California bill limits spending by local government groups
SACRAMENTO, Calif. (AP) — A California lawmaker wants to limit how local government associations can spend taxpayer money after two city councilors got into a brawl at a recent seminar put on by one of the groups.
Democratic Assemblywoman Cristina Garcia’s bill, introduced Tuesday, targets groups that lobby on behalf of and hold education events for local governments. It specifically references the California Contract Cities Association, but it would also apply to groups such as the League of California Cities and the Independent Cities Association.
All three collect dues from cities they represent. The bill would prohibit them from using that money for anything other than lobbying or expenses directly related to educational seminars. The groups would have to disclose how they spend their money.
The Associated Press reported in May that the contract cities association’s annual spring seminar featured a golf tournament, tickets for alcoholic beverages and bottles of wine for attendees. Two city councilors from Commerce got into a brawl at an after-hours event at the resort where the conference was held, sending one to the hospital. The association’s executive director said it did not occur at an association-sponsored event.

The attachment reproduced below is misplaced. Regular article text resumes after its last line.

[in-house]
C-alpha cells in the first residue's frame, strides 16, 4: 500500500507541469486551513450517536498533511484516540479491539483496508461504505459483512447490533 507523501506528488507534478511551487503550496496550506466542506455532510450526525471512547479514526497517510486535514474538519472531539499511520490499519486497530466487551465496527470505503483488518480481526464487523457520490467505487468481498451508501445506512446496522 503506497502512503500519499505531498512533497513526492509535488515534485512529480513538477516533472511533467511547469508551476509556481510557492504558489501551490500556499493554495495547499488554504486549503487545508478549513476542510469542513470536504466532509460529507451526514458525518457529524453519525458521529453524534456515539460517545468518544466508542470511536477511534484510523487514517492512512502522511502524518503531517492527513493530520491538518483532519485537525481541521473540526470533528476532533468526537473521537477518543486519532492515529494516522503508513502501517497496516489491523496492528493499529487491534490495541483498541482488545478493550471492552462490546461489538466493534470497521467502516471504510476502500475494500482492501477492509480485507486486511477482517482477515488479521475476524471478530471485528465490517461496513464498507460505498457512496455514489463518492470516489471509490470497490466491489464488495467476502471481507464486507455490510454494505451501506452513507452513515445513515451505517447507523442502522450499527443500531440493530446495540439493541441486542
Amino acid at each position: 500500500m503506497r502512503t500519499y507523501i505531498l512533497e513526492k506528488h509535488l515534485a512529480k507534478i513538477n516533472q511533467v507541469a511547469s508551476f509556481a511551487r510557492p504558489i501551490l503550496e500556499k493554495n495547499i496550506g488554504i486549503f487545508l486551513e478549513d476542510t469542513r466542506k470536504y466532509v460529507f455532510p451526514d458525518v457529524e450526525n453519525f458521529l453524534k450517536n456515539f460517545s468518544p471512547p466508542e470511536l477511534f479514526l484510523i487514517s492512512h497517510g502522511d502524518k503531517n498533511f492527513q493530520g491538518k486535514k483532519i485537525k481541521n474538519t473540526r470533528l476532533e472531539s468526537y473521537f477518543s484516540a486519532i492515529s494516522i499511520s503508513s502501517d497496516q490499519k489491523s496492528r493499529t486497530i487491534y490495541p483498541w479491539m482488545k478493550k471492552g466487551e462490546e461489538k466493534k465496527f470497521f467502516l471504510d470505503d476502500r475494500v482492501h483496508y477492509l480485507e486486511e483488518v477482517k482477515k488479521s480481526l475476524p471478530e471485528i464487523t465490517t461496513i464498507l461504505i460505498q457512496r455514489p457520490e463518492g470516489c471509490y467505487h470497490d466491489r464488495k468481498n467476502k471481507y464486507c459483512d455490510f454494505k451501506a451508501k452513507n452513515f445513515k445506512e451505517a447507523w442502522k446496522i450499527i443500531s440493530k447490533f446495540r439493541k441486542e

“Taxpayers expect their money to be used responsibly and there to be transparency, at the state level and in their local governments. This should extend to these local government lobbying organizations,” Garcia said in a statement. “These groups are extensions of governments and therefore the taxpayers themselves — who don’t expect governmental activities to result in drunken brawls.”
The bill will not be eligible for a public hearing until next year.
Spokespeople from all three local government groups did not immediately respond to requests for comment.
The Independent Cities Association is hosting its annual seminar and golf tournament beginning Thursday at a resort in Carlsbad.
The contract cities association advocates on behalf of cities that contract out for services such as police and fire, while the independent cities association represents cities that do not contract out those services.
The League of California Cities lobbies on behalf of cities at the state Capitol.